Edited by MostlyHarmless (04/15/10 07:51 AM)

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#200202 - 04/15/10 12:38 PM Re: DIXON ROLLERPACK [Re: MostlyHarmless]
Eugene Offline
Carpal Tunnel

Registered: 12/26/02
Posts: 2822
A larger daimeter wheel would help, think mountain bike wheel/tire 26" or 700c. Larger daimerter wheel will roll over rocks easier than a smaller diameter one. Look at the wheels on deer carts.

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#200205 - 04/15/10 12:42 PM Re: DIXON ROLLERPACK [Re: MostlyHarmless]
billvann Offline
Old Hand

Registered: 05/10/01
Posts: 780
Loc: NE Illinois, USA (42:19:08N 08...
There's a lengthy discussion on the product on the Hammocks Forum. Also, Arrowhead Equipment is a distributor of the Roller Pack & Ski. No difference in the price but he also sells other camping and hammock gear so you can add other items that you might want or need and save on shipping/handling charges from separate vendors. I have no affiliate with Arrowhead except I've bought my KAQ underquilt and other products from Paul. His workmanship is tops and is only exceeded by his customer service.

BTW, Paul uses the roller Pack and has been in conversation with the comany on making some modifications. (Hammock folks are always into making mods!) I'm sure Paul will be happy to honestly answer any questions you have about the product.

BTW II, I digress but I recently picked up his Super Dinner Bivy for freezer bag cooking. I haven't tested mine yet but Paul's tests show it retains heat for rehydration for a very long time.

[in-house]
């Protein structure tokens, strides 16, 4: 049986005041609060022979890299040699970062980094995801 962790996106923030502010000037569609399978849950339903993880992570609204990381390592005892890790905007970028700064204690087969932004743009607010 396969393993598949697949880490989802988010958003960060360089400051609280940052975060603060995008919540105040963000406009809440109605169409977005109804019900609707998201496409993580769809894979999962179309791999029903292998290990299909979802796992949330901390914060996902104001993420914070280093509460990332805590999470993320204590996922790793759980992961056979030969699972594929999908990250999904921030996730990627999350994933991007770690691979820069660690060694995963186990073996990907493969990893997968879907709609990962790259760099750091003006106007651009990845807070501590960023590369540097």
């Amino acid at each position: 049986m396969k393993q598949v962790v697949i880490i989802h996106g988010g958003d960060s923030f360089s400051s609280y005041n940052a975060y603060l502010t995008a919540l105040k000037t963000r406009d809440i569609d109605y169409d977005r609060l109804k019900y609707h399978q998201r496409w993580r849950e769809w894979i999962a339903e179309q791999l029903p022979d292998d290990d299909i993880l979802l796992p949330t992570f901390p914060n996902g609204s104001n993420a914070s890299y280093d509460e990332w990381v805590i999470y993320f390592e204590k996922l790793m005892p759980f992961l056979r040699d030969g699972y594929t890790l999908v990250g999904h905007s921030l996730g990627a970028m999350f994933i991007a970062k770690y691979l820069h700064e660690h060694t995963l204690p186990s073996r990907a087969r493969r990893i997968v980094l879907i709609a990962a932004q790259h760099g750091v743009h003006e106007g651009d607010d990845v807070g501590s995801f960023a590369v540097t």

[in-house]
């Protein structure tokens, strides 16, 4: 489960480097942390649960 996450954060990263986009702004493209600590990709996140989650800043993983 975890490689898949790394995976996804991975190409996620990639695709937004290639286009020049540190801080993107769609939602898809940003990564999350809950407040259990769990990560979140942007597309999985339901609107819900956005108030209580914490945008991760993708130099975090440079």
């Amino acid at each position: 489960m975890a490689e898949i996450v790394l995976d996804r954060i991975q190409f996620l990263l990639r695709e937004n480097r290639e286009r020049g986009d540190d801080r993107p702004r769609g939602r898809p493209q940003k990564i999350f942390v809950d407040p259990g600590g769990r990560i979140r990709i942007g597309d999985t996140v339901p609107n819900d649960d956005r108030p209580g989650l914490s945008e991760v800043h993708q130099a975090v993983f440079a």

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McHenry, IL

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#200206 - 04/15/10 01:04 PM Re: DIXON ROLLERPACK [Re: Eugene]
Nicodemus Offline
Paranoid?
Veteran

Registered: 10/30/05
Posts: 1341
Loc: Virginia, US
Originally Posted By: Eugene
A larger daimeter wheel would help, think mountain bike wheel/tire 26" or 700c. Larger daimerter wheel will roll over rocks easier than a smaller diameter one. Look at the wheels on deer carts.


I agree. A larger wheel would be a significant improvement. I wonder if wheel weight or cost was a consideration for the particular wheel chosen.

Actually... Looking at the product again, because they chose to keep the wheel attached in the backpack configuration, the wheel had to be small enough not to impede movement. Which is a nice way of saying the wheel won't hit you in the backside.

I'd think about a larger quick detach bicycle wheel for this pack...


Edited by Nicodemus (04/15/10 01:08 PM)